Like many people during lockdown, I contemplated writing a book. I thought there must be more useful things I could put my brain to. I’m not sure I would cope well without work; the people; the drive; the determination; the success; the failures; the challenges. How do you occupy your mind without having something to think about? My challenge was – what are we going to do at work – post COVID.

How we interact with our clients, staff, suppliers have all changed. In some ways, I think it will continue to change as people realise that we don’t have to do things the way we have we have always done them. Our use and reliance upon the internet will continue to grow. We have all experienced the ‘Working on Teams’ and holding meetings on conference calls rather than in person. I know there is an effort by many to reimpose the ‘In person’ meetings upon us all (which I advocate), but I do really think that we will continue to rely more and more on technology and as the years go on, we will move away from the use of cars, trains, public transport, meeting in coffee houses etc and we will continue to find ways to speed business up. Emails, instead of letters in the post, was only the start of it!

As FMs and workplace managers contemplate how the workplace is going to emerge from the effects of the pandemic, we have to contemplate our environmental psychology and offer some practical and evidence-based solutions that support vastly changing working patterns. Why do we do, what we do, in the way that we do?


When we put our minds to the ways people act, think and consider their working options, we realise that our ideas of design and function must change. The way that an office premises is built today is vastly different from that in the 1960’s, for instance. Why is that? It is due to the way we have developed our understanding of climate change, the perceptions relating to the environment, our use of materials, how people are utilised and best function when placed in a building together. I’m not saying that these things weren’t considered during the 1960’s, but it does highlight how far we have come in the past five or six decades.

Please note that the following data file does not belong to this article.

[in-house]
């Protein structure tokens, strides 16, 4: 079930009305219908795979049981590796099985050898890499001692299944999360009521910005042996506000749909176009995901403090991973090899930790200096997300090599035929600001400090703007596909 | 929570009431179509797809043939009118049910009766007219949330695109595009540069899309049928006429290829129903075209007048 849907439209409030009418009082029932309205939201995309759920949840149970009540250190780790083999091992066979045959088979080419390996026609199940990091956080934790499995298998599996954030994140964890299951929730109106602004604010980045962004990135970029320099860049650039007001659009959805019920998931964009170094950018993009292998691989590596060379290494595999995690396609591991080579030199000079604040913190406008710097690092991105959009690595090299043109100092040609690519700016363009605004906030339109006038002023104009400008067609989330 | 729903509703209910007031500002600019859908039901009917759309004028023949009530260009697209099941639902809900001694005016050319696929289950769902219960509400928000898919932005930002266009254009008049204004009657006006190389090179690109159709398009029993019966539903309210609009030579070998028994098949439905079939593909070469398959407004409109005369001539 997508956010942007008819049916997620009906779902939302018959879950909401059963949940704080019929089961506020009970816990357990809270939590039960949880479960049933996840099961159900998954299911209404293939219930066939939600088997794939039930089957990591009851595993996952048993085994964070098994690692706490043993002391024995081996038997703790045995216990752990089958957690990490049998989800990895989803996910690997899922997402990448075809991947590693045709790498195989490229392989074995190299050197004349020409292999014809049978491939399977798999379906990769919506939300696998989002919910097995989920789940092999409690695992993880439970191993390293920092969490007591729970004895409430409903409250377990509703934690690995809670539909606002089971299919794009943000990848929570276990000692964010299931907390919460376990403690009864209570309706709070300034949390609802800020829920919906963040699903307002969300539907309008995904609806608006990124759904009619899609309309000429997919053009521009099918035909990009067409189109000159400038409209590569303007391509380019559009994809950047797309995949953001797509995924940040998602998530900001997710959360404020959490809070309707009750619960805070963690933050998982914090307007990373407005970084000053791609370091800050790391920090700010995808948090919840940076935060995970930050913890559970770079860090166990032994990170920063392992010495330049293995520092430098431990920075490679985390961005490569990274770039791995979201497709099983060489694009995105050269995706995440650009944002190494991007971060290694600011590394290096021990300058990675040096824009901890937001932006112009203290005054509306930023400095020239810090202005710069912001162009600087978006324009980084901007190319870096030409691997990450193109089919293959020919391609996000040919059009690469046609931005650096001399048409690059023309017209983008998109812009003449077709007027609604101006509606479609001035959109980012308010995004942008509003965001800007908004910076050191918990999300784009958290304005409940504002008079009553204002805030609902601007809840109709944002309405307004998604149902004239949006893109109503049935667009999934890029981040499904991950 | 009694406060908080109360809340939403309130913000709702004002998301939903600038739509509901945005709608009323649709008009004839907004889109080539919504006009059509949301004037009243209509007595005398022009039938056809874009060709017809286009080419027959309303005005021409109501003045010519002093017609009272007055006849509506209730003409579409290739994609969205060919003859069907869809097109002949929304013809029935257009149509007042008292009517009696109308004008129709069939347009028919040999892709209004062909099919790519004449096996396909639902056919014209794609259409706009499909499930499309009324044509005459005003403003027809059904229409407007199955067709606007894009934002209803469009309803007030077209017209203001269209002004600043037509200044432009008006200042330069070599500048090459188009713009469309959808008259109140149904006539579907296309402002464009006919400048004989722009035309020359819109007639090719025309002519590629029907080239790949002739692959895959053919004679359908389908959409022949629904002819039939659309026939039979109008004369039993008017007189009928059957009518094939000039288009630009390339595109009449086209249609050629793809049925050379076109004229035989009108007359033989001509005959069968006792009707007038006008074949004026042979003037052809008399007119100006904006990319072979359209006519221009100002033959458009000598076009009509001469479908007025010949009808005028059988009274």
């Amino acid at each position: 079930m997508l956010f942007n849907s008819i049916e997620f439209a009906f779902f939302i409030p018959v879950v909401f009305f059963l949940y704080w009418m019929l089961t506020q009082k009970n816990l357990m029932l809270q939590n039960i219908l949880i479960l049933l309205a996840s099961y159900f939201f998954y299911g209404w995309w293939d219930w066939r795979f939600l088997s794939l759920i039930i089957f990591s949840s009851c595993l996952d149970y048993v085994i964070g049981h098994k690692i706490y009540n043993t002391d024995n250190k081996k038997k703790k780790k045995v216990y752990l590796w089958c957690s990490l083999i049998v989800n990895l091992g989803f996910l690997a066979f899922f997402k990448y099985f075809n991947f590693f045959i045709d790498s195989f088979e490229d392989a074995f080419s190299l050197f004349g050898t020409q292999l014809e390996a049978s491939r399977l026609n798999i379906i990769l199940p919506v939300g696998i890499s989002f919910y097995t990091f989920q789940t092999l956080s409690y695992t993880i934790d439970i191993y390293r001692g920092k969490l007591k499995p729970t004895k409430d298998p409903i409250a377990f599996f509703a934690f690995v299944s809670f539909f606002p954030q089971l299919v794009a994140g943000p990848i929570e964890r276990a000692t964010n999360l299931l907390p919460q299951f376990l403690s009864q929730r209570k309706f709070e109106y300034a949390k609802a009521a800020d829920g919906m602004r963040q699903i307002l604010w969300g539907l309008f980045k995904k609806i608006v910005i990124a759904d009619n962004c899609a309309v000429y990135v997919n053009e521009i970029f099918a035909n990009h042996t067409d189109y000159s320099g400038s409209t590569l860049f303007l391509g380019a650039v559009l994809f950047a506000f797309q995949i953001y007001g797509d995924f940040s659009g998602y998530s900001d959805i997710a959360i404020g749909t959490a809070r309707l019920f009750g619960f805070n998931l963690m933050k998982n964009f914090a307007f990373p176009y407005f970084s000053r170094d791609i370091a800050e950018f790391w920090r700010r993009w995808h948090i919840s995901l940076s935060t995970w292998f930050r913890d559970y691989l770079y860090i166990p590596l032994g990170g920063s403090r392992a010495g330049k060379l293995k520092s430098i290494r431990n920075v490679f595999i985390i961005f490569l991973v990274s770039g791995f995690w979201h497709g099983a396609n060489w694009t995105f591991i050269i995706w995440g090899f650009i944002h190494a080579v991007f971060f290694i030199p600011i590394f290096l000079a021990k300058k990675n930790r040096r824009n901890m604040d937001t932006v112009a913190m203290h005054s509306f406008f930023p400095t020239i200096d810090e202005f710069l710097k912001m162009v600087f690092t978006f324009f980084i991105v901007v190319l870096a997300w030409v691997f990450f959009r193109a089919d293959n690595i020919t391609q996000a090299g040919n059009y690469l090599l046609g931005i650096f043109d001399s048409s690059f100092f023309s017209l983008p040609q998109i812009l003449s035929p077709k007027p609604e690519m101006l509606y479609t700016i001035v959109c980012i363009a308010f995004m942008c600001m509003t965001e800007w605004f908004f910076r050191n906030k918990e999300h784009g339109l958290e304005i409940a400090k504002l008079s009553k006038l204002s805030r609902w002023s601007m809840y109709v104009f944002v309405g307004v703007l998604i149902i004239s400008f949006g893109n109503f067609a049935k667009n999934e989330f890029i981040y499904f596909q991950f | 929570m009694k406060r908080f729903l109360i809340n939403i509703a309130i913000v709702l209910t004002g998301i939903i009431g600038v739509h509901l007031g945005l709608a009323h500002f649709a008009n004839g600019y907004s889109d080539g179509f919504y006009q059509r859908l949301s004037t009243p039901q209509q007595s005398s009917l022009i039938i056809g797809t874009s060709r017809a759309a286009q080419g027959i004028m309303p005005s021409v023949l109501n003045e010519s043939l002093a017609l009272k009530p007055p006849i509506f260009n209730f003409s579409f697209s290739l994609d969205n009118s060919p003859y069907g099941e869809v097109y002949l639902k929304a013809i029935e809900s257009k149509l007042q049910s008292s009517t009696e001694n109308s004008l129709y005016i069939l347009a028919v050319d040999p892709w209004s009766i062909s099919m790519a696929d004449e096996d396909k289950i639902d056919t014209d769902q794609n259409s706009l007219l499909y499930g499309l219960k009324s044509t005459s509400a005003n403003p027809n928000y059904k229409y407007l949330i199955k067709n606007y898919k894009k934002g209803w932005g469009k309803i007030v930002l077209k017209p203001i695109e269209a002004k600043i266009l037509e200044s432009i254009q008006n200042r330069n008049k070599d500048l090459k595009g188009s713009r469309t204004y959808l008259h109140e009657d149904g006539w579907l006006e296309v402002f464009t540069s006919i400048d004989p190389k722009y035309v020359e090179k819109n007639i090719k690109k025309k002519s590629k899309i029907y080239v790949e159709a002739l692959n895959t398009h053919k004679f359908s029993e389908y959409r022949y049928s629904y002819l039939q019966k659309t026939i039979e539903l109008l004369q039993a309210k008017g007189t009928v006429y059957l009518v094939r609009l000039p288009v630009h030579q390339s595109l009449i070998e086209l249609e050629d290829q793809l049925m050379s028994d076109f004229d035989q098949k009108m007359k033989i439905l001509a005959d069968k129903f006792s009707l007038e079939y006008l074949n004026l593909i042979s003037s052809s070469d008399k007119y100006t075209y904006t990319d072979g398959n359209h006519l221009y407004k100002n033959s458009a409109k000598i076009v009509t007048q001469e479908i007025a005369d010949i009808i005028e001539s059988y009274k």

We have to design the workplace for this decade and our futures. This means that emphasis has to be on creativity, change, ideas, contemplation. Therefore, the form of a building must follow its required function. The idea that industry’s designs are the template for its builders must be sent to the relic of our forgotten history. Our workplaces today, must be designed around and for the people using them. How many people use them? What are they used for? What furniture do they need? Do they need shower facilities, rest areas, room to discuss and create? Can people work in a hybrid fashion? What can be the capacity of the car park? Is the building energy efficient and kind to the environment?

Design must start from the requirements for the individuals and their organisation, and how information on that and use can be collated and used to devise a solution. We recommend including as many people as possible through surveys, consultation, feedback, and observation studies.